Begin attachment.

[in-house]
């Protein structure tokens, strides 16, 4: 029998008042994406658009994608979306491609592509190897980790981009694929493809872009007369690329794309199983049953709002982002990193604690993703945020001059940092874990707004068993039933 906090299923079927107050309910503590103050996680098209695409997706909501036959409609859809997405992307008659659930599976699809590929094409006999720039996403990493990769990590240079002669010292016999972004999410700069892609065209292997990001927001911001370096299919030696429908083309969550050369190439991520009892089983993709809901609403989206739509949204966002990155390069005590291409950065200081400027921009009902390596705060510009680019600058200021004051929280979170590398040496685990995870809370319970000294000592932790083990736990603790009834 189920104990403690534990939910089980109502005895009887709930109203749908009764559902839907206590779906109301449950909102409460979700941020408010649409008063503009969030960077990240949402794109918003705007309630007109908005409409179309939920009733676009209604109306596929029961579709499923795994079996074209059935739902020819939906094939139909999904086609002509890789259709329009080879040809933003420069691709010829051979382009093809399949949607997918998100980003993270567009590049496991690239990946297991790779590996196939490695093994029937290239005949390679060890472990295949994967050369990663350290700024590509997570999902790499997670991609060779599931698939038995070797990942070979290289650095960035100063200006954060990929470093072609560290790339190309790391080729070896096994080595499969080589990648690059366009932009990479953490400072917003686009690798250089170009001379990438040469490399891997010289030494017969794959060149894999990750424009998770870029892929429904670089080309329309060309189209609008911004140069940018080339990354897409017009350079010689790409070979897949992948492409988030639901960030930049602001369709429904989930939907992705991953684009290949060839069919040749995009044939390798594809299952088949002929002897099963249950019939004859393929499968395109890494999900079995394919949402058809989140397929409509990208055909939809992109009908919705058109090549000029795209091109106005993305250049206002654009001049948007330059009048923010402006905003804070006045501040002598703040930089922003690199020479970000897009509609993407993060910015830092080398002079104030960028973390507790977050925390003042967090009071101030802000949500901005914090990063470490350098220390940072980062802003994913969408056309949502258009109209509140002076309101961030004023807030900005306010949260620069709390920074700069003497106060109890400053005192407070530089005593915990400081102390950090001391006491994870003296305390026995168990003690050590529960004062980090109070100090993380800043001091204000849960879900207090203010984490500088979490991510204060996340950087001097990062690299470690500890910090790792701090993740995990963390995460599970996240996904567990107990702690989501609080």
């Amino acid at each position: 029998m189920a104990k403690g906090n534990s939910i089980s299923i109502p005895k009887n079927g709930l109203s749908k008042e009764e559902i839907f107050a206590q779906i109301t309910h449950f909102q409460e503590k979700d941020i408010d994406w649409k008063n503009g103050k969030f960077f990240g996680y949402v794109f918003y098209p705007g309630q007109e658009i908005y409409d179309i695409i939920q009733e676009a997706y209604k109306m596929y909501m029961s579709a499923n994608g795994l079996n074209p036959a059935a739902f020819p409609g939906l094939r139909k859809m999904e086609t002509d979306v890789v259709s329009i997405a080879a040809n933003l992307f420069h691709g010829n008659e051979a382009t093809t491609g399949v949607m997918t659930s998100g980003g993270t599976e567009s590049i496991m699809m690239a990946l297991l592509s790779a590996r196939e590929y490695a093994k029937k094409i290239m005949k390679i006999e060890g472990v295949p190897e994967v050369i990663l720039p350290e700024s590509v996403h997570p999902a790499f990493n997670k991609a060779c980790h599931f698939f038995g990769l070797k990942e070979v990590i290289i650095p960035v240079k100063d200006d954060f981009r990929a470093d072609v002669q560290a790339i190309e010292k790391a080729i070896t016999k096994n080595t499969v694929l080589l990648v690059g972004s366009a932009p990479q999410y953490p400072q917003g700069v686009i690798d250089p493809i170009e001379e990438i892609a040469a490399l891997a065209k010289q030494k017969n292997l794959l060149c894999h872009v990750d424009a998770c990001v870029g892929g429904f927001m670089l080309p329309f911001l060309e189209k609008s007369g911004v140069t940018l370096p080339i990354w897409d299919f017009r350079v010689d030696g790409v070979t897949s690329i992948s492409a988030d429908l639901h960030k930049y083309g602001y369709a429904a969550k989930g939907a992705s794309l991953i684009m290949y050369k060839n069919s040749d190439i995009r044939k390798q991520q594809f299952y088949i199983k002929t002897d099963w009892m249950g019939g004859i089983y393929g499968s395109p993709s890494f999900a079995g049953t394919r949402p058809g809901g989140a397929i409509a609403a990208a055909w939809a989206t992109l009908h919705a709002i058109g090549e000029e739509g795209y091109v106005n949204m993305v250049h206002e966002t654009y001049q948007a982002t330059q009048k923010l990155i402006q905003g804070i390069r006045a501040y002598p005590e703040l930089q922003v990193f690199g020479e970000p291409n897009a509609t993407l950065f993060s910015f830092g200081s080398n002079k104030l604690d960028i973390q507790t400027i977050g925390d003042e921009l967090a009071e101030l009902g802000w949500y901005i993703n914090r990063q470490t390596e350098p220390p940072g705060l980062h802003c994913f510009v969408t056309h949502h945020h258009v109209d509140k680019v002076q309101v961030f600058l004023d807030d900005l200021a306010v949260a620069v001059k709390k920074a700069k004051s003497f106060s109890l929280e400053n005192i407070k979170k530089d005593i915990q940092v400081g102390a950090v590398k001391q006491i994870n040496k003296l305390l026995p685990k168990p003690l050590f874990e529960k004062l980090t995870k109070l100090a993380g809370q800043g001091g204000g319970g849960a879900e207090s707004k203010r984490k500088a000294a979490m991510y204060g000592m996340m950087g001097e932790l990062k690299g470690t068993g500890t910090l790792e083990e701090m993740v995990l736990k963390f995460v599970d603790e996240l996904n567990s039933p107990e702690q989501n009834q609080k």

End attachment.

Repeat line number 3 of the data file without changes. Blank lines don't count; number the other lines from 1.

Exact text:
């Amino acid at each position: 029998m189920a104990k403690g906090n534990s939910i089980s299923i109502p005895k009887n079927g709930l109203s749908k008042e009764e559902i839907f107050a206590q779906i109301t309910h449950f909102q409460e503590k979700d941020i408010d994406w649409k008063n503009g103050k969030f960077f990240g996680y949402v794109f918003y098209p705007g309630q007109e658009i908005y409409d179309i695409i939920q009733e676009a997706y209604k109306m596929y909501m029961s579709a499923n994608g795994l079996n074209p036959a059935a739902f020819p409609g939906l094939r139909k859809m999904e086609t002509d979306v890789v259709s329009i997405a080879a040809n933003l992307f420069h691709g010829n008659e051979a382009t093809t491609g399949v949607m997918t659930s998100g980003g993270t599976e567009s590049i496991m699809m690239a990946l297991l592509s790779a590996r196939e590929y490695a093994k029937k094409i290239m005949k390679i006999e060890g472990v295949p190897e994967v050369i990663l720039p350290e700024s590509v996403h997570p999902a790499f990493n997670k991609a060779c980790h599931f698939f038995g990769l070797k990942e070979v990590i290289i650095p960035v240079k100063d200006d954060f981009r990929a470093d072609v002669q560290a790339i190309e010292k790391a080729i070896t016999k096994n080595t499969v694929l080589l990648v690059g972004s366009a932009p990479q999410y953490p400072q917003g700069v686009i690798d250089p493809i170009e001379e990438i892609a040469a490399l891997a065209k010289q030494k017969n292997l794959l060149c894999h872009v990750d424009a998770c990001v870029g892929g429904f927001m670089l080309p329309f911001l060309e189209k609008s007369g911004v140069t940018l370096p080339i990354w897409d299919f017009r350079v010689d030696g790409v070979t897949s690329i992948s492409a988030d429908l639901h960030k930049y083309g602001y369709a429904a969550k989930g939907a992705s794309l991953i684009m290949y050369k060839n069919s040749d190439i995009r044939k390798q991520q594809f299952y088949i199983k002929t002897d099963w009892m249950g019939g004859i089983y393929g499968s395109p993709s890494f999900a079995g049953t394919r949402p058809g809901g989140a397929i409509a609403a990208a055909w939809a989206t992109l009908h919705a709002i058109g090549e000029e739509g795209y091109v106005n949204m993305v250049h206002e966002t654009y001049q948007a982002t330059q009048k923010l990155i402006q905003g804070i390069r006045a501040y002598p005590e703040l930089q922003v990193f690199g020479e970000p291409n897009a509609t993407l950065f993060s910015f830092g200081s080398n002079k104030l604690d960028i973390q507790t400027i977050g925390d003042e921009l967090a009071e101030l009902g802000w949500y901005i993703n914090r990063q470490t390596e350098p220390p940072g705060l980062h802003c994913f510009v969408t056309h949502h945020h258009v109209d509140k680019v002076q309101v961030f600058l004023d807030d900005l200021a306010v949260a620069v001059k709390k920074a700069k004051s003497f106060s109890l929280e400053n005192i407070k979170k530089d005593i915990q940092v400081g102390a950090v590398k001391q006491i994870n040496k003296l305390l026995p685990k168990p003690l050590f874990e529960k004062l980090t995870k109070l100090a993380g809370q800043g001091g204000g319970g849960a879900e207090s707004k203010r984490k500088a000294a979490m991510y204060g000592m996340m950087g001097e932790l990062k690299g470690t068993g500890t910090l790792e083990e701090m993740v995990l736990k963390f995460v599970d603790e996240l996904n567990s039933p107990e702690q989501n009834q609080k």